Haibun for the Grieving

By: Anna Fischer

I encounter my grandmother approximately thirteen months after her death in a near-empty
subway station, waiting for the M line. This is quite odd because I am certain she has never
stepped foot on a train before this moment. The station is an old hag in menopause. Layers of
grime drip from the walls in sickening splatsplatsplats. Other than that, it is quite.

Quiet. On the platform on the other side of the tracks, a young man stands, trenchcoated and
utterly wretched. His skin peels from his body like the casing of a warm — mouthwarm, deep
mouthwarm — sausage and his legs pool around his ankles, drawing in hounds to lap him up.
My grandmother does not see him. Of this I can assure myself; if she had, she would turn her
leftsloped shoulder crunch in toes on right foot ignore her own flaccidity refuse to be told to be

Nice. Instead, she stares ahead, intent on tasting the very first rumble of departure. Her hands are
out in front of her middleround lung level (though it is hard to determine the true latitude of
those shudderinginflatiblesa.k.a vital organs after so many months apart). Fingers pudgy and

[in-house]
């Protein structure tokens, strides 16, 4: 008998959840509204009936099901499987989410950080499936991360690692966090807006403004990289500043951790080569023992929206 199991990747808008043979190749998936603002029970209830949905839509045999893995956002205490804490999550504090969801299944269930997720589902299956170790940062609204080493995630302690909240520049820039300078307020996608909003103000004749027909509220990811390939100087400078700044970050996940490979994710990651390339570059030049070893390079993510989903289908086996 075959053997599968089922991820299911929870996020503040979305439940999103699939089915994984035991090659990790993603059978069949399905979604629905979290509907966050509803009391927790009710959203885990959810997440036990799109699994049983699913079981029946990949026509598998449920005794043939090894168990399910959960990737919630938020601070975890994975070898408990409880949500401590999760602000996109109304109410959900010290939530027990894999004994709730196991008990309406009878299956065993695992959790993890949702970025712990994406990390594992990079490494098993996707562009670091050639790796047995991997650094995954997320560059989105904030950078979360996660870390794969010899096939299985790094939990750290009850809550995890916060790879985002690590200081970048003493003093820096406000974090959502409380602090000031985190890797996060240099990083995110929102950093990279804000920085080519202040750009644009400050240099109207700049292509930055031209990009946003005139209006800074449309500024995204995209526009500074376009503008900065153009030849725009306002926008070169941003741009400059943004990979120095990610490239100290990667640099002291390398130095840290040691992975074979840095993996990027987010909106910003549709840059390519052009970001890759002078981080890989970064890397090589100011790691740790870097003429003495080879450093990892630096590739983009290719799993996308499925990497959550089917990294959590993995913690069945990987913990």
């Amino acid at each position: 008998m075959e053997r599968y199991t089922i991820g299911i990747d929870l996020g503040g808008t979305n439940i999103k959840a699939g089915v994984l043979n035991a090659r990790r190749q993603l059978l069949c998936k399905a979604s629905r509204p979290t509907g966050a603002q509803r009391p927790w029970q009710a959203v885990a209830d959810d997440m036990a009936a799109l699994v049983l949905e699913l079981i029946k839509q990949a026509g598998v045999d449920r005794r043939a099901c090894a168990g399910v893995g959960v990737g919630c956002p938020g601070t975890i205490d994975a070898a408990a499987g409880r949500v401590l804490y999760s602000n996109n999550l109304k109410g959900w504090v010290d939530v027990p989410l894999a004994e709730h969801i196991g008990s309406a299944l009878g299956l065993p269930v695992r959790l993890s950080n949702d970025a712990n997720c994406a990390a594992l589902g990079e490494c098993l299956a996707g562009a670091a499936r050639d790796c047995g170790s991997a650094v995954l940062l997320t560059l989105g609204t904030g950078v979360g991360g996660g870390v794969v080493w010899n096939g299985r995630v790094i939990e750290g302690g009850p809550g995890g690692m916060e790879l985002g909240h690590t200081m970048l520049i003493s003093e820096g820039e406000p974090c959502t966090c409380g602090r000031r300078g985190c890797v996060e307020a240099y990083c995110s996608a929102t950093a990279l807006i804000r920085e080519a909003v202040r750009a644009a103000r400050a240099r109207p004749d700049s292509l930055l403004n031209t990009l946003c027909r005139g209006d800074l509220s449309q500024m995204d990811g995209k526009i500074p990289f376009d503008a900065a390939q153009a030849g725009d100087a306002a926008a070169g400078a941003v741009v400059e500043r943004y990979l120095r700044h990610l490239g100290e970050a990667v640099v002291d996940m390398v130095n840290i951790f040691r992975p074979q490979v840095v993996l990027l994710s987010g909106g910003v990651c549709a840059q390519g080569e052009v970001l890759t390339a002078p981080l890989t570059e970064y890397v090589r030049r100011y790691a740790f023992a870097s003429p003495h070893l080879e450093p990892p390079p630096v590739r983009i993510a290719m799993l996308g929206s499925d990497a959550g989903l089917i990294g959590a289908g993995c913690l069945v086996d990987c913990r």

sunspotted big Irish working palms writer of birthday cards consequence of Clem’s battle against
osteoarthritis in the digits. Thumbs on top, horizontal, pads facing down. Four fingers of each
hand curled underneath, pads facing up. Holding sun thing.

Something. Perhaps I ought to wonder if I am in my right mind. The man on the other platform is
gone and I hum that one Pound poem in my head. My grandmother is a redwood, sturdy large
midsize, endangered. My grandmother is a tree above a headstone shivering in the cold heat of
September. No, that can’t be right, there is no final resting place open sore wound of the earth for
her. Boxed up somewhere, ashes to dust, yes that’s more like it. No. That can’t be right. She’s
right her.

Here. Chatter of damp
distant voices seep into
an empty station.

Anna Fischer is a current senior of English Writing and Literature at the University of Pittsburgh. Anna finds beauty in the raw, visceral, pulsating moments, the quiet cacophany of existence.

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